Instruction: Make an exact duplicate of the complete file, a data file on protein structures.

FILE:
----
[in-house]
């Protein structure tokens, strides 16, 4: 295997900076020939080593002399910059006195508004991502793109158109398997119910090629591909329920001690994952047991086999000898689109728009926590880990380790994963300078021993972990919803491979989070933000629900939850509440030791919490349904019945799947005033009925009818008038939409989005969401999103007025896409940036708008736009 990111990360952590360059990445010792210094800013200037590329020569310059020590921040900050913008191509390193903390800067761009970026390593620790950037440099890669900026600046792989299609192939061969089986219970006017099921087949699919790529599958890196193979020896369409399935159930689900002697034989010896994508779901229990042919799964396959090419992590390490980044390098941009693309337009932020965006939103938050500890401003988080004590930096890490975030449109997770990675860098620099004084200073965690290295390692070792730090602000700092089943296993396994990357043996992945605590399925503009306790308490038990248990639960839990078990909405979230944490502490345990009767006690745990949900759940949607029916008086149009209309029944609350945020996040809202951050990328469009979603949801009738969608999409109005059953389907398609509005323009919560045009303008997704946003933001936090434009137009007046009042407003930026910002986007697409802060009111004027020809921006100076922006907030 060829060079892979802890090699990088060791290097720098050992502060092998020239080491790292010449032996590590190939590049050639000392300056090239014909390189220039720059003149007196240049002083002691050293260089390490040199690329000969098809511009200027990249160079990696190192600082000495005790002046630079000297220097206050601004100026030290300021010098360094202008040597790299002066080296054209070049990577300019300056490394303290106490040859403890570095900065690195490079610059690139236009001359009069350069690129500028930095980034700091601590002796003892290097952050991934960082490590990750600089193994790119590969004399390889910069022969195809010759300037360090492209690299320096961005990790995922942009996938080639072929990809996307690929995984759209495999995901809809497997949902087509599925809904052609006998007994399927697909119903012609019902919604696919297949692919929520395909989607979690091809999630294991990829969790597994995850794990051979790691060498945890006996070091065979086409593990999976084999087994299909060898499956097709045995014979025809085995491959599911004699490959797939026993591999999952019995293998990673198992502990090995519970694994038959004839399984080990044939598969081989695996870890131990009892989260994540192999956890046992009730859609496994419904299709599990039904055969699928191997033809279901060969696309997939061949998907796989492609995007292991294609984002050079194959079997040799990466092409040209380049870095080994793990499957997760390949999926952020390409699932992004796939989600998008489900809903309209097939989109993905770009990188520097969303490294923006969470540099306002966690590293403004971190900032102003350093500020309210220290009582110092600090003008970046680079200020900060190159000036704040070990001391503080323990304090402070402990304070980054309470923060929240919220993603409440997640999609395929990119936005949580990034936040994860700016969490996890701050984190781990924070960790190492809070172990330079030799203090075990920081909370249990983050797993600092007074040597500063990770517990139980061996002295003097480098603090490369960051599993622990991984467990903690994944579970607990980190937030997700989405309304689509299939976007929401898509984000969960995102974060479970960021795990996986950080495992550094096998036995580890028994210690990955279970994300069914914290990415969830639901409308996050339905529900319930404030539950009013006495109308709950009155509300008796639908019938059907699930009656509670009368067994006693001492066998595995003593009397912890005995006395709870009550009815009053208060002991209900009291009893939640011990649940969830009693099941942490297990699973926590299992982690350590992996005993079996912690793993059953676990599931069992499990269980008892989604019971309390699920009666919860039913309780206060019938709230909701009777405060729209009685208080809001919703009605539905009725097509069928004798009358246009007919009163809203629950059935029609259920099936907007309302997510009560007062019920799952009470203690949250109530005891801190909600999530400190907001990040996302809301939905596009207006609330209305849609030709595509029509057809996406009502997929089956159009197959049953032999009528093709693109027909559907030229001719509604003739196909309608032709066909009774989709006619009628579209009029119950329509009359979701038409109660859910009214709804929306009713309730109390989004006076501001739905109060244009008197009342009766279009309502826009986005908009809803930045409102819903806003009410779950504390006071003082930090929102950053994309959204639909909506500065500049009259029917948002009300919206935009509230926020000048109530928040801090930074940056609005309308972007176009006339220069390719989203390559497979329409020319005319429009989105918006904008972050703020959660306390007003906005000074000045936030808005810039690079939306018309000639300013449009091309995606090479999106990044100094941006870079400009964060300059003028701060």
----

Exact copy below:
[in-house]
């Protein structure tokens, strides 16, 4: 295997900076020939080593002399910059006195508004991502793109158109398997119910090629591909329920001690994952047991086999000898689109728009926590880990380790994963300078021993972990919803491979989070933000629900939850509440030791919490349904019945799947005033009925009818008038939409989005969401999103007025896409940036708008736009 990111990360952590360059990445010792210094800013200037590329020569310059020590921040900050913008191509390193903390800067761009970026390593620790950037440099890669900026600046792989299609192939061969089986219970006017099921087949699919790529599958890196193979020896369409399935159930689900002697034989010896994508779901229990042919799964396959090419992590390490980044390098941009693309337009932020965006939103938050500890401003988080004590930096890490975030449109997770990675860098620099004084200073965690290295390692070792730090602000700092089943296993396994990357043996992945605590399925503009306790308490038990248990639960839990078990909405979230944490502490345990009767006690745990949900759940949607029916008086149009209309029944609350945020996040809202951050990328469009979603949801009738969608999409109005059953389907398609509005323009919560045009303008997704946003933001936090434009137009007046009042407003930026910002986007697409802060009111004027020809921006100076922006907030 060829060079892979802890090699990088060791290097720098050992502060092998020239080491790292010449032996590590190939590049050639000392300056090239014909390189220039720059003149007196240049002083002691050293260089390490040199690329000969098809511009200027990249160079990696190192600082000495005790002046630079000297220097206050601004100026030290300021010098360094202008040597790299002066080296054209070049990577300019300056490394303290106490040859403890570095900065690195490079610059690139236009001359009069350069690129500028930095980034700091601590002796003892290097952050991934960082490590990750600089193994790119590969004399390889910069022969195809010759300037360090492209690299320096961005990790995922942009996938080639072929990809996307690929995984759209495999995901809809497997949902087509599925809904052609006998007994399927697909119903012609019902919604696919297949692919929520395909989607979690091809999630294991990829969790597994995850794990051979790691060498945890006996070091065979086409593990999976084999087994299909060898499956097709045995014979025809085995491959599911004699490959797939026993591999999952019995293998990673198992502990090995519970694994038959004839399984080990044939598969081989695996870890131990009892989260994540192999956890046992009730859609496994419904299709599990039904055969699928191997033809279901060969696309997939061949998907796989492609995007292991294609984002050079194959079997040799990466092409040209380049870095080994793990499957997760390949999926952020390409699932992004796939989600998008489900809903309209097939989109993905770009990188520097969303490294923006969470540099306002966690590293403004971190900032102003350093500020309210220290009582110092600090003008970046680079200020900060190159000036704040070990001391503080323990304090402070402990304070980054309470923060929240919220993603409440997640999609395929990119936005949580990034936040994860700016969490996890701050984190781990924070960790190492809070172990330079030799203090075990920081909370249990983050797993600092007074040597500063990770517990139980061996002295003097480098603090490369960051599993622990991984467990903690994944579970607990980190937030997700989405309304689509299939976007929401898509984000969960995102974060479970960021795990996986950080495992550094096998036995580890028994210690990955279970994300069914914290990415969830639901409308996050339905529900319930404030539950009013006495109308709950009155509300008796639908019938059907699930009656509670009368067994006693001492066998595995003593009397912890005995006395709870009550009815009053208060002991209900009291009893939640011990649940969830009693099941942490297990699973926590299992982690350590992996005993079996912690793993059953676990599931069992499990269980008892989604019971309390699920009666919860039913309780206060019938709230909701009777405060729209009685208080809001919703009605539905009725097509069928004798009358246009007919009163809203629950059935029609259920099936907007309302997510009560007062019920799952009470203690949250109530005891801190909600999530400190907001990040996302809301939905596009207006609330209305849609030709595509029509057809996406009502997929089956159009197959049953032999009528093709693109027909559907030229001719509604003739196909309608032709066909009774989709006619009628579209009029119950329509009359979701038409109660859910009214709804929306009713309730109390989004006076501001739905109060244009008197009342009766279009309502826009986005908009809803930045409102819903806003009410779950504390006071003082930090929102950053994309959204639909909506500065500049009259029917948002009300919206935009509230926020000048109530928040801090930074940056609005309308972007176009006339220069390719989203390559497979329409020319005319429009989105918006904008972050703020959660306390007003906005000074000045936030808005810039690079939306018309000639300013449009091309995606090479999106990044100094941006870079400009964060300059003028701060």